Sunday, August 2, 2009

McHale's Navy & Death From Above

Don't ask me what prompted this,but while working on some artwork, I got to thinking about something from my childhood wholly disconnected from what I was doing.

I've mentioned the Plano Theatre, which was in Plano, Illinois... but now long gone with a Casey's covenience store sitting there. It was at this theatre that I saw one of the funniest things I have ever seen in my life. It always brings at least a smile to my face, sometimes I still laugh out loud about it.

As I mentioned in my post on King Kong Vs. Godzilla, the theatre had a summer matinee series in the mid to late 1960s showing flicks on Wednesday afternoons. There were loads of scifi and horror films screened, which isn't surprising due to the audience being made up almost entirely of kids (I pity the adults who tried to actual watch the movie with their kids).
There were also lots of comedies including Jerry Lewis movies, Munster Go Home, Batman (with Adam West) and McHale's Navy Joins the Air Force... the latter of which was the memorable screening. Hold on, I'm not talking about the movie itself. That was mostly unfunny. What happened during that showing could have happened to any film.

As luck would have it, on that day we had one of our summer thunderstorms. The kid audience was having a tough time paying attention to the movie while they heard the thunder from the storm that came along while the movie was on. This was a nervous bunch of kiddies, probably a great number of them still scared of storms (obviously they hadn't got the "Angels are bowling" talk like my mom gave to me).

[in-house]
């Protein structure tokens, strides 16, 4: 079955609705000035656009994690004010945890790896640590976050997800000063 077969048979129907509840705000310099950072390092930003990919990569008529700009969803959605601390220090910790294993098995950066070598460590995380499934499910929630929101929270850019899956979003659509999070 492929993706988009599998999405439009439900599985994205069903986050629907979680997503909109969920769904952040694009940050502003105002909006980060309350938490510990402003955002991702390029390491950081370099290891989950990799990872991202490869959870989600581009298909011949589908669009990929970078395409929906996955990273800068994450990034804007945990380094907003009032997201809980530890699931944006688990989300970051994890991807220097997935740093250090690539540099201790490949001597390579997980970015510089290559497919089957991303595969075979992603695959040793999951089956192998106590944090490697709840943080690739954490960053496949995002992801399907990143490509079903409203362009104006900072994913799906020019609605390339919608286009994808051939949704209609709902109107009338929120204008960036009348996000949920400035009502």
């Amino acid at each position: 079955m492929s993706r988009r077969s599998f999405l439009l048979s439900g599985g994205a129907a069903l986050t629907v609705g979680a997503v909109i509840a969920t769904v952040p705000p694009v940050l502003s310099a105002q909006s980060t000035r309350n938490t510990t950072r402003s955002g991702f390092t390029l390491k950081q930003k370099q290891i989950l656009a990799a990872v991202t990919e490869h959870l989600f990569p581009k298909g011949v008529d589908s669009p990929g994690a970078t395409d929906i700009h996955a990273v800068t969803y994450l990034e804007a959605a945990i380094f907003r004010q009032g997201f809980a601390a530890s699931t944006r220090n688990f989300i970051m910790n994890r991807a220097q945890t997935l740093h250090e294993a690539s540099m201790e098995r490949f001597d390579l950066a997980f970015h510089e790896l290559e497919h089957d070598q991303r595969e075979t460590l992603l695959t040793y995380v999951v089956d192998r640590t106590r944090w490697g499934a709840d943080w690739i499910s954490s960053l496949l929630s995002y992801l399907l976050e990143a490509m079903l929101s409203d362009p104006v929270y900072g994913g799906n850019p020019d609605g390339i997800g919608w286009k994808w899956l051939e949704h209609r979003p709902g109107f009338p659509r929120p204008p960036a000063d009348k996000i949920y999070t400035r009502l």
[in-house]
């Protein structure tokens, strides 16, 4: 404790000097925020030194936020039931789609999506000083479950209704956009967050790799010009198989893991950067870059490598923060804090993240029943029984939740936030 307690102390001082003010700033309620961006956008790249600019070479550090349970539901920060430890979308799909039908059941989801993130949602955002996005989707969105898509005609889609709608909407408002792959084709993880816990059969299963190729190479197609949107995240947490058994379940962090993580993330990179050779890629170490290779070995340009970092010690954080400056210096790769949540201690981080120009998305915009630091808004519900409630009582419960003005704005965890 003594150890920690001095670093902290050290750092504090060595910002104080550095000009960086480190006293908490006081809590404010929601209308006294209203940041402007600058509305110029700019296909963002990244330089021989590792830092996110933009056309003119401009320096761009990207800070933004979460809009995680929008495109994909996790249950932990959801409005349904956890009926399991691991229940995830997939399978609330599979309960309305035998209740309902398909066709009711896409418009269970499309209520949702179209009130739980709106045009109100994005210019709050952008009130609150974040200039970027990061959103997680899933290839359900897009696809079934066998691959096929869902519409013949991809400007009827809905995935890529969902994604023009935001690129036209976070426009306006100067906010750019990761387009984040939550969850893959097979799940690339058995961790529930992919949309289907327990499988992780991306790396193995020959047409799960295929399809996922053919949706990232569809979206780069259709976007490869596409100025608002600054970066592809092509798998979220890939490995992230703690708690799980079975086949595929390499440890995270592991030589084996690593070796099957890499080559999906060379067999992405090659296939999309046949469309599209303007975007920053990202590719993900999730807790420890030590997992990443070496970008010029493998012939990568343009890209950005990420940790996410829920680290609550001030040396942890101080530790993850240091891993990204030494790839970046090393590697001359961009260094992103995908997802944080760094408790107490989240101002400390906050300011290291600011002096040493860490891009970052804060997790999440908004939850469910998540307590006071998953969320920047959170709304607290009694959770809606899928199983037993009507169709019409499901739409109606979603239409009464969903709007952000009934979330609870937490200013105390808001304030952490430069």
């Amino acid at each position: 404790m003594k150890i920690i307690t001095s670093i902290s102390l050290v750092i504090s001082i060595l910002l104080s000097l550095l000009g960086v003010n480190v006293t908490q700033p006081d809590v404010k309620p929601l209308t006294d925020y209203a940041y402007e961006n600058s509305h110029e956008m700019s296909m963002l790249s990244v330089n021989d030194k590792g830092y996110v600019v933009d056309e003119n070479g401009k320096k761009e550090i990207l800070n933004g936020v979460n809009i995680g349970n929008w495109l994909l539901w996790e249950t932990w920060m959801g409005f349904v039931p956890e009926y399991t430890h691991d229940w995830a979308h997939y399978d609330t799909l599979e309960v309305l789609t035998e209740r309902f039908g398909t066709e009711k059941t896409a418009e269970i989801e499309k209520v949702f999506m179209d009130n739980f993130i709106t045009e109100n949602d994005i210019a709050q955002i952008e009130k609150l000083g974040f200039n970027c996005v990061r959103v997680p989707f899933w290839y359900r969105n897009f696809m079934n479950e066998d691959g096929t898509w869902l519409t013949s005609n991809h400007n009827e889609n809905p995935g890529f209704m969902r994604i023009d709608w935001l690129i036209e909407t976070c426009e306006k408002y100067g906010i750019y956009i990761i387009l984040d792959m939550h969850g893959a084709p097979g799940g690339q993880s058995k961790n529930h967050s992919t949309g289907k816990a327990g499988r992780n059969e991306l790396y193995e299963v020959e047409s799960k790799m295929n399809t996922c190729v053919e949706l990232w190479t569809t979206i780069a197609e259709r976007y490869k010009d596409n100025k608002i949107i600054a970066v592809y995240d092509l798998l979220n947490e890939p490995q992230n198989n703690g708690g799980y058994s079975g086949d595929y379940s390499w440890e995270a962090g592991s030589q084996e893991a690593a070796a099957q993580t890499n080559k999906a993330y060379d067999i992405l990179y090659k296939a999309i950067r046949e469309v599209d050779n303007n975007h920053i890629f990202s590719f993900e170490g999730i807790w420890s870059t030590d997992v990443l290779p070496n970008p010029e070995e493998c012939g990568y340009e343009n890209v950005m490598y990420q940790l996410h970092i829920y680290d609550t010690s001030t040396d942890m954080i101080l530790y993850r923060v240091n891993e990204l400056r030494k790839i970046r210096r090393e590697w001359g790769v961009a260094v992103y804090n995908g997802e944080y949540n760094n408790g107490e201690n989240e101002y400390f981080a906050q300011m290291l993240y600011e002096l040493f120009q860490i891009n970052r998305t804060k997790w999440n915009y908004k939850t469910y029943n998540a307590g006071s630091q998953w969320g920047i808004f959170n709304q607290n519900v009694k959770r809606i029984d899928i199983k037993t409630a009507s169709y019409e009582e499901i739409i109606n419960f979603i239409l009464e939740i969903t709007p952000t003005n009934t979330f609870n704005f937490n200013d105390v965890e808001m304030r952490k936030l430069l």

The storm, very obviously, was getting worse outside... and then the power went out. The whole crowd screamed. For only a moment, the lights came on and then went back out. In that brief moment I saw something hilarious. I don't know who he was, but there was this little blond-haired boy in jeans and a t-shirt. He was out of his seat and running down the aisle waving his hands yelling with a smile on his face. In the last moment, he deliberately fell down and rolled on the floor, still waiving his arms. Then, darkness, with renewed screams. Soon, they got the power back on, and it was determined that the rest of the film would not be shown. To appease us, they still had their regular matinee finale, giving away one girl's and one boy's bicycle. It was very wet but sunny when we got out, as if the storm was a dream.

I didn't care if I saw the end of the movie (and I've never seen or wanted to see it since), I got my entertainment for the day. In the midst of madness, one unknown kid defied fear and the possibility of horrible tornado death and had the time of his life. He did it laughing.

To that kid, I've just gotta say: Thanks for the laugh!

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